This took me way too long to post but I have been crazy busy! I’m attending the Company XIV workshop this week. Sadly, I had a conflict Saturday that wouldn’t allow me to do the Repertory portion of the workshop, but I’m participating in the Lucid Body class with Faye Simpson and company class with the amazing Laura Careless.
I’m going on day three. I’m going to write a blog post for you guys for each day. It’s been pretty intense work so far. Mostly involving me crying my eyes out, writhing in agony doing yoga (I’m only used to ballet!!!), and trying not to get whiplash while executing XIV rep. I’ve also made some great new friends though. Anyway, more to come soon.
So eons (i.e. like a few weeks) ago I attended the invited audition for DAMAGE Dance. On an interesting note, I have GREAT pictures from this audition because a journalism student from Columbia was following me for the whole day and documenting my life. Why was this the case, you ask? …Because I’m interesting, damn it!
Honestly, she was covering a story on Liberated Movement, and came to my ballet class. She interviewed me as a part of the article she’s writing afterwards and was really interested in the blog idea. She had a separate assignment where she needed to put an audio/visual slideshow together about “one day in the life” of one person. I’m honored that she found me fascinating enough and came along to my audition to take these great photos.
Anyway, on to the audition!
I left work early to haul my butt out to the Mark Morris Dance Center. Same place I went for the BodyStories audition! As you will see below, I got #47. I was excited about this. I wore my super edgy black mesh leotard. I figured since the company name was DAMAGE Dance and their repertory – from the videos I had seen – were very athletic and … “Grrrr”, that the black mesh leotard was appropriate.
I warmed up quickly before we were all (about 87 of us) corralled into the studio. We started right into learning one short phrase. It wasn’t too rough. Definitely straight up contemporary and I managed to work out the parts that were tricky for me, crowded as the studio was. The choreographer really encouraged us to show our personalities when we performed the phrase.
We went in groups of five or six, or maybe ten… I can’t remember. I was #47 so I was just happy that FOR ONCE I had time to work things out. We performed the combination twice, and then, the infamous cut. I made this one!
We began to learn a new phrase. The first one had been more open in terms of timing, but this one had specific counts.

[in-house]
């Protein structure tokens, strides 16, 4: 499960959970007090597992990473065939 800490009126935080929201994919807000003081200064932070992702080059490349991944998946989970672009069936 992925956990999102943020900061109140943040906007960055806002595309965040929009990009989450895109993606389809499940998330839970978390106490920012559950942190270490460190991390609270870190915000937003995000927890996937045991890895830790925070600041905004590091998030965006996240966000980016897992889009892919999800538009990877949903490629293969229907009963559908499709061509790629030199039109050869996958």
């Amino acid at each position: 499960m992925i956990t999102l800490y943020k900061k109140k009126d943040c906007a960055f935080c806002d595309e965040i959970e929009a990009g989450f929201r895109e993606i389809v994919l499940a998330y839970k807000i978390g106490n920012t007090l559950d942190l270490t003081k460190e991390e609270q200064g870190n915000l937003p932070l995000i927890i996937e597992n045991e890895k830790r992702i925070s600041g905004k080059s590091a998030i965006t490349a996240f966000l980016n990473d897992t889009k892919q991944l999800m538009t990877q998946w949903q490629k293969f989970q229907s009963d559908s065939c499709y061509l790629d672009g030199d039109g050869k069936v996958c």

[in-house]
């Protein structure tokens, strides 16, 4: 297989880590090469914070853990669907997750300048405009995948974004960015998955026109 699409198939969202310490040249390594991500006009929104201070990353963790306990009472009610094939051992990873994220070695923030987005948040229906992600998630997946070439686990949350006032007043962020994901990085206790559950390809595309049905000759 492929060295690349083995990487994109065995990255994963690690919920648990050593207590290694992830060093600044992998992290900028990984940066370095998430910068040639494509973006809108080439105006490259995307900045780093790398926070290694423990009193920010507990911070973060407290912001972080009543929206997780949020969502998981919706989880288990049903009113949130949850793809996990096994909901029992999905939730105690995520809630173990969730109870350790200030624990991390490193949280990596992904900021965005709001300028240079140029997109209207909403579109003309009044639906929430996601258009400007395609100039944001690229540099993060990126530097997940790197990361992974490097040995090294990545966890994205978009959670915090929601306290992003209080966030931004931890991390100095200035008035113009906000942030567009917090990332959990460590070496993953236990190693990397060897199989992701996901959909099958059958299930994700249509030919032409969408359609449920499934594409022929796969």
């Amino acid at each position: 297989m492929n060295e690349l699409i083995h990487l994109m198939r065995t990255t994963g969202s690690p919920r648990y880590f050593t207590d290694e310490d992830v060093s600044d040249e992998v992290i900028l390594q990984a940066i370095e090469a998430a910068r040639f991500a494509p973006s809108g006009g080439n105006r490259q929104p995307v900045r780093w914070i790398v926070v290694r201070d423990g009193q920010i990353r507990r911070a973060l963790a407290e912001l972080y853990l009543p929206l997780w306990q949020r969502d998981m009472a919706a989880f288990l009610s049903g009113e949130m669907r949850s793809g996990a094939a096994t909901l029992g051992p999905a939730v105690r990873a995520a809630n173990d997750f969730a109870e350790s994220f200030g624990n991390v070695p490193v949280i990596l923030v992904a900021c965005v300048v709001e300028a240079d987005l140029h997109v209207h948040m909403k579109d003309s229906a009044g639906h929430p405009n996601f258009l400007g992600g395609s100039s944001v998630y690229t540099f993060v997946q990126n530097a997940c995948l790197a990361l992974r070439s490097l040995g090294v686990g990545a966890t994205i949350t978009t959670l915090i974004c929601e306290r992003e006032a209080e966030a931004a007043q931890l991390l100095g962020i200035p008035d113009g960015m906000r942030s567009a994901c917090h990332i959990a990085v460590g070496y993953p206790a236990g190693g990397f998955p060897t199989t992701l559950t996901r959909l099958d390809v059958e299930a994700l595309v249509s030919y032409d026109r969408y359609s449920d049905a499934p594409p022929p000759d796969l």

And as there is with every audition, not long after we began to learn, I had my “oh crap” moment.
The company members were teaching us the movement and we stepped aside when we were instructed to let one demonstrate the next movement. I watched as she ran towards the back of the studio, jumped and fouette-ed into a double attitude position, and fell straight to the floor in that position landing on the side of her left calf and her knee.
In all honesty, this is the first time I literally thought of turning in my number. I knew that this kind of movement was not my strength as a dancer. Some dancers are trained to perform movements like this. I have been training almost exclusively in ballet, with about one class a week of cross training, mainly in jazz, contemporary, or Pilates. I was not equipped to execute this kind of fall without potentially injuring myself, and if the company’s rep called for this, I was not the best dancer for them.
Being me, I didn’t turn in my number, but I knew I could not fully commit to this kind of falling when I performed the phrase. I did my best, I tried to be careful. We went in groups of five and performed the combination twice. I didn’t make the second cut. And I’m fine with that. The company’s work is fabulous and daring, I just may not be the dancer for them.
I’m actually proud of myself for beginning to learn more fully, as a dancer, how my body is designed to move and trying to seek out work that I am best suited for. That doesn’t mean that I shouldn’t keep challenging my limits, but in order to have a long, fruitful career, I need to focus on the movement that is best fitted to my body. I think this is the mature way to maintain a career as a professional dancer.
And with that, the eye candy!